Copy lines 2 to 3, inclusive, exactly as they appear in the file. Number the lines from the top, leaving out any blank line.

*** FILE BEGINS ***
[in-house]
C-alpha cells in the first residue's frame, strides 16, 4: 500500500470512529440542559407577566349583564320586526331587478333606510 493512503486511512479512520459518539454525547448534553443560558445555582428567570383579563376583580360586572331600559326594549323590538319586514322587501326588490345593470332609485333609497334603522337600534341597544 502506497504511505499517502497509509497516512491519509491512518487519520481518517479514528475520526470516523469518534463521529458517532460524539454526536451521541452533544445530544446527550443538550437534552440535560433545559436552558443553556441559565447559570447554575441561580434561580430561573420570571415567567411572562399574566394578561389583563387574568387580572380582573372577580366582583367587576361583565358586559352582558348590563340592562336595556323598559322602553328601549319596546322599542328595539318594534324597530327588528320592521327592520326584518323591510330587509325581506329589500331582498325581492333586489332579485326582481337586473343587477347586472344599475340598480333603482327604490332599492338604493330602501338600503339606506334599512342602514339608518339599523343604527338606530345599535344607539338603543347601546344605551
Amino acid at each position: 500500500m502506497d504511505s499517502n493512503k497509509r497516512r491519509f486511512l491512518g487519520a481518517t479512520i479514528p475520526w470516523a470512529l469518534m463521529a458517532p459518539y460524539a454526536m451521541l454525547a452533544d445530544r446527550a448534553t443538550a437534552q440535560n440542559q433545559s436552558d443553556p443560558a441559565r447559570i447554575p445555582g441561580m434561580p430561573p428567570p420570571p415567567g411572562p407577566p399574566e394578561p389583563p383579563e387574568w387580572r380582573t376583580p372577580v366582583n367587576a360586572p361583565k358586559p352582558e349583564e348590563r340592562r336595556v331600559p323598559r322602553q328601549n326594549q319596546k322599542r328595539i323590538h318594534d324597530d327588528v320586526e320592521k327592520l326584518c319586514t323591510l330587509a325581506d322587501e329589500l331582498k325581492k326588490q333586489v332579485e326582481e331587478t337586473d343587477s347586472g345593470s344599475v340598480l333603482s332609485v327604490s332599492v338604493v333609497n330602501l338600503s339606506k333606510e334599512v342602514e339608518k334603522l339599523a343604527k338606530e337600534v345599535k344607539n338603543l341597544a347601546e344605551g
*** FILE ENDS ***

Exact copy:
C-alpha cells in the first residue's frame, strides 16, 4: 500500500470512529440542559407577566349583564320586526331587478333606510 493512503486511512479512520459518539454525547448534553443560558445555582428567570383579563376583580360586572331600559326594549323590538319586514322587501326588490345593470332609485333609497334603522337600534341597544 502506497504511505499517502497509509497516512491519509491512518487519520481518517479514528475520526470516523469518534463521529458517532460524539454526536451521541452533544445530544446527550443538550437534552440535560433545559436552558443553556441559565447559570447554575441561580434561580430561573420570571415567567411572562399574566394578561389583563387574568387580572380582573372577580366582583367587576361583565358586559352582558348590563340592562336595556323598559322602553328601549319596546322599542328595539318594534324597530327588528320592521327592520326584518323591510330587509325581506329589500331582498325581492333586489332579485326582481337586473343587477347586472344599475340598480333603482327604490332599492338604493330602501338600503339606506334599512342602514339608518339599523343604527338606530345599535344607539338603543347601546344605551
Amino acid at each position: 500500500m502506497d504511505s499517502n493512503k497509509r497516512r491519509f486511512l491512518g487519520a481518517t479512520i479514528p475520526w470516523a470512529l469518534m463521529a458517532p459518539y460524539a454526536m451521541l454525547a452533544d445530544r446527550a448534553t443538550a437534552q440535560n440542559q433545559s436552558d443553556p443560558a441559565r447559570i447554575p445555582g441561580m434561580p430561573p428567570p420570571p415567567g411572562p407577566p399574566e394578561p389583563p383579563e387574568w387580572r380582573t376583580p372577580v366582583n367587576a360586572p361583565k358586559p352582558e349583564e348590563r340592562r336595556v331600559p323598559r322602553q328601549n326594549q319596546k322599542r328595539i323590538h318594534d324597530d327588528v320586526e320592521k327592520l326584518c319586514t323591510l330587509a325581506d322587501e329589500l331582498k325581492k326588490q333586489v332579485e326582481e331587478t337586473d343587477s347586472g345593470s344599475v340598480l333603482s332609485v327604490s332599492v338604493v333609497n330602501l338600503s339606506k333606510e334599512v342602514e339608518k334603522l339599523a343604527k338606530e337600534v345599535k344607539n338603543l341597544a347601546e344605551g